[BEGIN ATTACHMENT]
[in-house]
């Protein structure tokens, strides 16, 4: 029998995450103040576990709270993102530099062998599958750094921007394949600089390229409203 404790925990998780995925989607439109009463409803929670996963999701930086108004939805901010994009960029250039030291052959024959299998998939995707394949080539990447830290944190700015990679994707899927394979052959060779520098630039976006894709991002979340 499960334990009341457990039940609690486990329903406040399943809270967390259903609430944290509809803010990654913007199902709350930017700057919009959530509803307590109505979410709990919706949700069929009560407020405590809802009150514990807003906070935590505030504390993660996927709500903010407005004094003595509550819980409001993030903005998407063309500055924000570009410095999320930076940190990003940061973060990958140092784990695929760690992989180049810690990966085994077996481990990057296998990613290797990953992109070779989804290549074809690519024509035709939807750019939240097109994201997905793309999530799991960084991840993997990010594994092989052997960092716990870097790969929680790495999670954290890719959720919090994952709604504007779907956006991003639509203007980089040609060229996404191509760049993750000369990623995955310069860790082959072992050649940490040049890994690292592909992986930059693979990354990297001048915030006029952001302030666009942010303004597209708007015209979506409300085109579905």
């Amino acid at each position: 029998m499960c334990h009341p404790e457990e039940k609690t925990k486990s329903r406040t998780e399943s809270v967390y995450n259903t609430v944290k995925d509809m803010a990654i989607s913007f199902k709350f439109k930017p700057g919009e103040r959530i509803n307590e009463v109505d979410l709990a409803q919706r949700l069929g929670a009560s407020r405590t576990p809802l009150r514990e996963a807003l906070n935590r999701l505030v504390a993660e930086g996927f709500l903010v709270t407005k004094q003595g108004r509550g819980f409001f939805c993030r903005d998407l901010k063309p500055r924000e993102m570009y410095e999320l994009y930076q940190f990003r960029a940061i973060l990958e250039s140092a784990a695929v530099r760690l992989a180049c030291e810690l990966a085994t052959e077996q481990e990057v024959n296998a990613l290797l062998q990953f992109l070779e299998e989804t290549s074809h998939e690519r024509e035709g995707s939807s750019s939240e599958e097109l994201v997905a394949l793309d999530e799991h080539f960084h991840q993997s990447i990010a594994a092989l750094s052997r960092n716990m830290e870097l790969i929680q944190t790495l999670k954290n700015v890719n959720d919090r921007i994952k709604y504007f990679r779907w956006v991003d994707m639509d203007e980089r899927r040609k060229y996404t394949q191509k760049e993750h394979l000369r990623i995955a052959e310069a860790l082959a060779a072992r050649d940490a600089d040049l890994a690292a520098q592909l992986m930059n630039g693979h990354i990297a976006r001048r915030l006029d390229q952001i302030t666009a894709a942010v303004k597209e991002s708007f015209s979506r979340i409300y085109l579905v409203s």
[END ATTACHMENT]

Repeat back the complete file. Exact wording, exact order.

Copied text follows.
[in-house]
């Protein structure tokens, strides 16, 4: 029998995450103040576990709270993102530099062998599958750094921007394949600089390229409203 404790925990998780995925989607439109009463409803929670996963999701930086108004939805901010994009960029250039030291052959024959299998998939995707394949080539990447830290944190700015990679994707899927394979052959060779520098630039976006894709991002979340 499960334990009341457990039940609690486990329903406040399943809270967390259903609430944290509809803010990654913007199902709350930017700057919009959530509803307590109505979410709990919706949700069929009560407020405590809802009150514990807003906070935590505030504390993660996927709500903010407005004094003595509550819980409001993030903005998407063309500055924000570009410095999320930076940190990003940061973060990958140092784990695929760690992989180049810690990966085994077996481990990057296998990613290797990953992109070779989804290549074809690519024509035709939807750019939240097109994201997905793309999530799991960084991840993997990010594994092989052997960092716990870097790969929680790495999670954290890719959720919090994952709604504007779907956006991003639509203007980089040609060229996404191509760049993750000369990623995955310069860790082959072992050649940490040049890994690292592909992986930059693979990354990297001048915030006029952001302030666009942010303004597209708007015209979506409300085109579905």
């Amino acid at each position: 029998m499960c334990h009341p404790e457990e039940k609690t925990k486990s329903r406040t998780e399943s809270v967390y995450n259903t609430v944290k995925d509809m803010a990654i989607s913007f199902k709350f439109k930017p700057g919009e103040r959530i509803n307590e009463v109505d979410l709990a409803q919706r949700l069929g929670a009560s407020r405590t576990p809802l009150r514990e996963a807003l906070n935590r999701l505030v504390a993660e930086g996927f709500l903010v709270t407005k004094q003595g108004r509550g819980f409001f939805c993030r903005d998407l901010k063309p500055r924000e993102m570009y410095e999320l994009y930076q940190f990003r960029a940061i973060l990958e250039s140092a784990a695929v530099r760690l992989a180049c030291e810690l990966a085994t052959e077996q481990e990057v024959n296998a990613l290797l062998q990953f992109l070779e299998e989804t290549s074809h998939e690519r024509e035709g995707s939807s750019s939240e599958e097109l994201v997905a394949l793309d999530e799991h080539f960084h991840q993997s990447i990010a594994a092989l750094s052997r960092n716990m830290e870097l790969i929680q944190t790495l999670k954290n700015v890719n959720d919090r921007i994952k709604y504007f990679r779907w956006v991003d994707m639509d203007e980089r899927r040609k060229y996404t394949q191509k760049e993750h394979l000369r990623i995955a052959e310069a860790l082959a060779a072992r050649d940490a600089d040049l890994a690292a520098q592909l992986m930059n630039g693979h990354i990297a976006r001048r915030l006029d390229q952001i302030t666009a894709a942010v303004k597209e991002s708007f015209s979506r979340i409300y085109l579905v409203s």